BioWorld International Correspondent
LONDON - UK biotech has much work to do to build public confidence that bioscience is a force for good, and that the industry can be trusted to act responsibly.
It is time to take stock and consider the contribution of bioscience and also to more directly confront the challenges that brings with it, Simon Best, chairman of the UK BioIndustry Association (BIA) said in a speech to the BIA's annual dinner last week.
Mankind has a responsibility to look after other species and the environment. However, there currently is an "endemic pessimism" about human's ability to use their power responsibly, and "a deeply felt sense that we can't trust ourselves," Best said. "This prevails not only in the anti-technology and anti-globalization movement, but is worryingly widespread in both politics and the media."
Such fear and pessimism are the legacy of a limited, though serious, litany of case studies in which science and technology were misapplied in the past.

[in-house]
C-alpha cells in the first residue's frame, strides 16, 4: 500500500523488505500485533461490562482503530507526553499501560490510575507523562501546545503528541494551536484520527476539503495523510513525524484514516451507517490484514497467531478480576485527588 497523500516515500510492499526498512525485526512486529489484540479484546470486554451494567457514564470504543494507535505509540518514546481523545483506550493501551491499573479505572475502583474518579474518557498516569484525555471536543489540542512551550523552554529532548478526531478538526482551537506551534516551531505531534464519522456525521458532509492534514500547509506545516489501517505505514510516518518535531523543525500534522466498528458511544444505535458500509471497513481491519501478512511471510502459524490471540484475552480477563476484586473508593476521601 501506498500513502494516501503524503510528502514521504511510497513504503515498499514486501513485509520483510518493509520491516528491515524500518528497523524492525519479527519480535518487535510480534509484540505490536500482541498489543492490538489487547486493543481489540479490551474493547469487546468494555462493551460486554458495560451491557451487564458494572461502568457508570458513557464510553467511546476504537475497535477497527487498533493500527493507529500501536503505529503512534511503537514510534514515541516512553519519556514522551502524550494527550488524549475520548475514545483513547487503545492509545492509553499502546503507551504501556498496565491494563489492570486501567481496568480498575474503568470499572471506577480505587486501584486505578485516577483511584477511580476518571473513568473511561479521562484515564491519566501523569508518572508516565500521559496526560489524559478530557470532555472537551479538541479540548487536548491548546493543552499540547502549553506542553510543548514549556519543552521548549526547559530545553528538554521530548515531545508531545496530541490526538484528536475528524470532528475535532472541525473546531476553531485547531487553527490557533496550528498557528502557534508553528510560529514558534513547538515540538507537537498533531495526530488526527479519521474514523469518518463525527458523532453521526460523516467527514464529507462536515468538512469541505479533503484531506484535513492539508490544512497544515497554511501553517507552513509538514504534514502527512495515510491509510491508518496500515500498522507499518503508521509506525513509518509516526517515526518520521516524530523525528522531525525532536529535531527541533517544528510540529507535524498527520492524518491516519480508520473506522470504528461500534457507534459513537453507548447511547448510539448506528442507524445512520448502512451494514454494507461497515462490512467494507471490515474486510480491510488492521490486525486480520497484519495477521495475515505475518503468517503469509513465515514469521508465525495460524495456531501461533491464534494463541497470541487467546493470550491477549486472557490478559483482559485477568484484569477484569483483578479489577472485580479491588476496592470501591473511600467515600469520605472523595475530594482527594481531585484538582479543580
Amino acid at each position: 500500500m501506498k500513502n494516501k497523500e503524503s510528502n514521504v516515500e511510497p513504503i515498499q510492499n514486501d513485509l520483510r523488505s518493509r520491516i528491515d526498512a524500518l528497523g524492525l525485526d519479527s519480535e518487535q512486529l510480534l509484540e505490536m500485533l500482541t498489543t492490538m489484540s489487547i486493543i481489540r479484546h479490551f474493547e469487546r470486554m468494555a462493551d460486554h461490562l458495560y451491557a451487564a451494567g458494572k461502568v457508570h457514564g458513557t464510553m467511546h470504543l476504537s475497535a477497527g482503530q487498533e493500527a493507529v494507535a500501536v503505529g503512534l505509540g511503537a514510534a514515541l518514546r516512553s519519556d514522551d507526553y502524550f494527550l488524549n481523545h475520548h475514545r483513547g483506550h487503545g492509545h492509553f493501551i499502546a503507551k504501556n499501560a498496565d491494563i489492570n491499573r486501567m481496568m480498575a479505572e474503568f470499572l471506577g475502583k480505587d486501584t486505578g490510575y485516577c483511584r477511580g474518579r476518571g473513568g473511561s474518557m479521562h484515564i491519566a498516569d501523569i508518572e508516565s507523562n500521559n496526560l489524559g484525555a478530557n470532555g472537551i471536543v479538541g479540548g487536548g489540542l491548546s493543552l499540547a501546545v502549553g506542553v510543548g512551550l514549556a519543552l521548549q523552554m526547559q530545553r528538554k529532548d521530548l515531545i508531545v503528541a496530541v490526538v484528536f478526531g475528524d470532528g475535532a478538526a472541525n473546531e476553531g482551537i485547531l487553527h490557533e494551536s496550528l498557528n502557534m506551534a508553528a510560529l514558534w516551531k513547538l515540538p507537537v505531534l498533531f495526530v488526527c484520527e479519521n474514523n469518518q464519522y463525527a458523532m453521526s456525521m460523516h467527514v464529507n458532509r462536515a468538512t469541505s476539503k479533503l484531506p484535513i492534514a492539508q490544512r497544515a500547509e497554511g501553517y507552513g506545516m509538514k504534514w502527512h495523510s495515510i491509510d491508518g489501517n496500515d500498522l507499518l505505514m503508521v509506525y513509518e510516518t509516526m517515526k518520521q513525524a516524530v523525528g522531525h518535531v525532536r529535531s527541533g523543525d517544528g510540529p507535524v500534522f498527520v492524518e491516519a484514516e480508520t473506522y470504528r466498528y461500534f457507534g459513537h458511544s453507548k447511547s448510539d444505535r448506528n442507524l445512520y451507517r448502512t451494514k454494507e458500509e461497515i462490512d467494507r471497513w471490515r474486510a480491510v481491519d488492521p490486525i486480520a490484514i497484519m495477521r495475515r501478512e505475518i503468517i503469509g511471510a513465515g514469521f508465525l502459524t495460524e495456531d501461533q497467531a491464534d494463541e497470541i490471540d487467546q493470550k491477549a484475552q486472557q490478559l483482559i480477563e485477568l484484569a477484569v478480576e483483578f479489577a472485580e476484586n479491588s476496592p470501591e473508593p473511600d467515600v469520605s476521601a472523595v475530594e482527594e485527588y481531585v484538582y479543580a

However, Best said, the lessons have been learned and embedded in demanding regulatory processes that require the impact on human health or the environment is investigated fully before new technologies can be marketed.
One legacy from that is that modern bioscience has refined its methods. "The fundamental approach we take now is to understand the problems we're trying to fix, and then design targeted technical solutions that have as little impact as possible outside the scope of the problem."
Best added, "I find it very heartening that both the FDA and EMEA [European Medicines Agency] have recently launched initiatives to re-engineer their approaches to safety evaluation of new drugs on the basis of modern bioscience - thereby helping to realize its long-vaunted potential to speed up and reduce the costs and risks of drug development."
The majority of academic and industrial scientists today are more open, thoughtful and cautious about the implications of their work, than in the past. "The biotechnology industry can claim with confidence that if responsible scientific enquiry is allowed to thrive, then we can develop and apply new tools from the resultant knowledge to make the world a better place for all," Best said.